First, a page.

48 Fla. L. Weekly D135a
MSP RECOVERY CLAIMS, SERIES LLC, et al., Appellants, v. COLOPLAST CORP., et al., Appellees. 3rd District. Case No. 3D22-191. L.T. Case No. 18-30920. January 11, 2023. An Appeal from the Circuit Court for Miami-Dade County, Mark Blumstein, Judge. Counsel: MSP Recovery Law Firm, Robert Strongarone, Aida M. Landa, and Janpaul Portal, for appellants. King & Spalding, LLP, Val Leppert and Austin Evans; Squire Patton Boggs (US), LLP, Andrew R. Kruppa and Amanda E. Preston, for appellees. Carlton Fields, P.A., Joseph H. Lang, Jr., and D. Matthew Allen (Tampa); William W. Large (Tallahassee), for the Chamber of Commerce of the United States of America, the Pharmaceutical Research and Manufacturers of America, and the Florida Justice Reform Institute, as amici curiae.
(Before FERNANDEZ, C.J., and MILLER, and BOKOR, JJ.)ON MOTION FOR WRITTEN OPINION
(FERNANDEZ, C.J.) Upon consideration of each party’s motion for a written opinion, we grant the motions, withdraw our previously issued opinion, and substitute the following in its place.
MSP Recovery Claims, Series LLC; MSPA Claims 1, LLC; Series PMPI, a designated series of MAO-MSO Recovery II, LLC; and MSP Recovery Claims Series 44, LLC (collectively, “MSP”) appeals the trial court’s order granting Coloplast Corp., Mentor Worldwide, LLC, and Coloplast Manufacturing US, LLC’s (collectively, “Coloplast”) Motion to Dismiss Plaintiffs’ Second Amended Complaint and Incorporated Memorandum of Law with prejudice, for lack of personal jurisdiction and failure to state a cause of action for a pure bill of discovery. Because the trial court lacked personal jurisdiction over Coloplast, we affirm the order of dismissal on the basis of personal jurisdiction without further discussion on the issue of failure to state a cause of action.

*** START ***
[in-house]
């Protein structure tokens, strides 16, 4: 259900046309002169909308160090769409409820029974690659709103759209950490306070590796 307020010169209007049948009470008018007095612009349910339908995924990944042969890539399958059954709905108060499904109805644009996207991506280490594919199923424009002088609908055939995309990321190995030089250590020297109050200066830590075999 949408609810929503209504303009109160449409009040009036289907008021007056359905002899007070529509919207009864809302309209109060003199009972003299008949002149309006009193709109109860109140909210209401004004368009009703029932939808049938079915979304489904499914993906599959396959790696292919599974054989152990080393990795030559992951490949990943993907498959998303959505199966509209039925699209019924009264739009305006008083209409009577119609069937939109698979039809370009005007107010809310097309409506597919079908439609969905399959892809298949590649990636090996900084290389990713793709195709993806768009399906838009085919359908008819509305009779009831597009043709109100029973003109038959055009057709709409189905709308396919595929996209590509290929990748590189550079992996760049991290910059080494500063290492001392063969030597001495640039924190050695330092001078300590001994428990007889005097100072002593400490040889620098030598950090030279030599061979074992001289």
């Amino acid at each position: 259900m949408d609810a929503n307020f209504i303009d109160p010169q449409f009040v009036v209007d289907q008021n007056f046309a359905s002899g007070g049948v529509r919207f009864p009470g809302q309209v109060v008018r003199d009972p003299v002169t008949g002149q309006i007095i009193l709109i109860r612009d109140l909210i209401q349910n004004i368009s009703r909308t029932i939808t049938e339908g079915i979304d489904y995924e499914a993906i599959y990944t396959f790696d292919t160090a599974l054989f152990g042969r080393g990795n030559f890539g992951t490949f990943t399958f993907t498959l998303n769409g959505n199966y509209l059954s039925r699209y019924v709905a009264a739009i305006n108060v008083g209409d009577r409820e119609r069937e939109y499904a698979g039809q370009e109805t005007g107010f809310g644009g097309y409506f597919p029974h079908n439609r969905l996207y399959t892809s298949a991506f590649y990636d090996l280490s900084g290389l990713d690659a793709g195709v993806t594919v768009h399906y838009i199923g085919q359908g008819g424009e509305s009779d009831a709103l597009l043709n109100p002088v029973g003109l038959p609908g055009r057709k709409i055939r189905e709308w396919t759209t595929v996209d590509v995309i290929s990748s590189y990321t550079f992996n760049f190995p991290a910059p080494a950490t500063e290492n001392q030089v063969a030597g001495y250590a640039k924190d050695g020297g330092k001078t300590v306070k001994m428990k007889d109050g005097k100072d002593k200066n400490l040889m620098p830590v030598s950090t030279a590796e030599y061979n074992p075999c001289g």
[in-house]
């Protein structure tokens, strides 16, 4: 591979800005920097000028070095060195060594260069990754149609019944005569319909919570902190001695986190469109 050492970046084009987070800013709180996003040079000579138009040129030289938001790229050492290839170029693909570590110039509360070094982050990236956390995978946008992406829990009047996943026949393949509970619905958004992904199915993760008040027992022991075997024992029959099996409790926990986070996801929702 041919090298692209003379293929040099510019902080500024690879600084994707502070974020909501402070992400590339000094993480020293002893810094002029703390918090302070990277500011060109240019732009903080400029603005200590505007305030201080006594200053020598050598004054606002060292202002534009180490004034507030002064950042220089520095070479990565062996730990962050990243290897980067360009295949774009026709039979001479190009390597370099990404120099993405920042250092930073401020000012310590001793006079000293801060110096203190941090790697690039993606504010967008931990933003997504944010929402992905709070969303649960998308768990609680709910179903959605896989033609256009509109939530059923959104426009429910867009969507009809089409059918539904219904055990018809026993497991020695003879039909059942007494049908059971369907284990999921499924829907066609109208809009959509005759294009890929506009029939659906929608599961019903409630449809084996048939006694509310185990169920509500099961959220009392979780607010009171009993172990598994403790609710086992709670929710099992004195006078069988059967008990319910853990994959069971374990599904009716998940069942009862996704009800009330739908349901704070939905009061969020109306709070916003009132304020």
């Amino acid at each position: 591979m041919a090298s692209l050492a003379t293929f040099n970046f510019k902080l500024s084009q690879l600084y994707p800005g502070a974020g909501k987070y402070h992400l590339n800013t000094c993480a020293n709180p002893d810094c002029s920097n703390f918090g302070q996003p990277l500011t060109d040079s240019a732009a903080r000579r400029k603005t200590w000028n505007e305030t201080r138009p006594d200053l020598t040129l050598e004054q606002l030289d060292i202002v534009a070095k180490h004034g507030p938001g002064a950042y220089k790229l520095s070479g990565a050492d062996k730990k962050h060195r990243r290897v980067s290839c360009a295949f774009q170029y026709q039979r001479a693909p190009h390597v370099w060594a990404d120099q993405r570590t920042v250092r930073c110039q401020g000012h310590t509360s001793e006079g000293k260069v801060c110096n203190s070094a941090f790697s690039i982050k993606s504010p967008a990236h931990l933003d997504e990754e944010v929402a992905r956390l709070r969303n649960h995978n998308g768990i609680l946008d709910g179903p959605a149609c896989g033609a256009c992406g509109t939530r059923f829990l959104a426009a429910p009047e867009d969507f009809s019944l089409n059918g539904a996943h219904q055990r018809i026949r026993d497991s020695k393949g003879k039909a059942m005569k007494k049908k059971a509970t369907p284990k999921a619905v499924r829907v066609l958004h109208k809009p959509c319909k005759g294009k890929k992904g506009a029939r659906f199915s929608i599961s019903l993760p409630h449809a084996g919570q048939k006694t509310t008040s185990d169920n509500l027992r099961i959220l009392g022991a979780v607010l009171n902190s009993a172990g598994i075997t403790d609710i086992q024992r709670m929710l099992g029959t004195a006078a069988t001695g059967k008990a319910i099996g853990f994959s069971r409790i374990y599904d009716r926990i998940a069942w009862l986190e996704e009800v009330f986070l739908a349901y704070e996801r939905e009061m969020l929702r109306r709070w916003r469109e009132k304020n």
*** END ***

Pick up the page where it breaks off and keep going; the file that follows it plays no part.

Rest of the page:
The underlying case concerns pelvic surgical mesh products designed, manufactured, and sold by Coloplast, a foreign corporation, that allegedly caused personal injury to a number of Floridians. MSP’s assignors are Medicare Advantage organizations and related Medicare entities (collectively, “Medicare”) that provide comprehensive health care coverage for their Medicare beneficiaries (“Enrollees”) throughout Florida. Medicare paid for medical care and treatment received by their Enrollees in Florida to treat injuries resulting from the implantation of pelvic surgical mesh products that occurred in Florida. MSP, the assignee, filed its Second Amended Complaint for a Pure Bill of Discovery against Coloplast seeking reimbursement of the claims paid by Medicare.
On October 8, 2021, Coloplast moved to dismiss the complaint, arguing that the trial court lacked personal jurisdiction, that MSP is not entitled to a pure bill of discovery, and that it lacked standing. After hearing oral argument, on December 10, 2021, the trial court granted the motion to dismiss, finding that the court lacked personal jurisdiction over Coloplast and that MSP failed to state a cause of action for a pure bill of discovery.
This Court reviews rulings on a motion to dismiss for lack of personal jurisdiction de novo. Damicet Corp. v. Sidauy, 306 So. 3d 171, 172 (Fla. 3d DCA 2020).
On appeal, MSP argues that the trial court has personal jurisdiction over Coloplast based on three provisions of the long-arm statute: section 48.193(1)(a)(6), Coloplast caused personal injury; section 48.193(1)(a)(2), Coloplast committed torts; and section 48.193(1)(a)(1), Coloplast engaged in a business or business venture.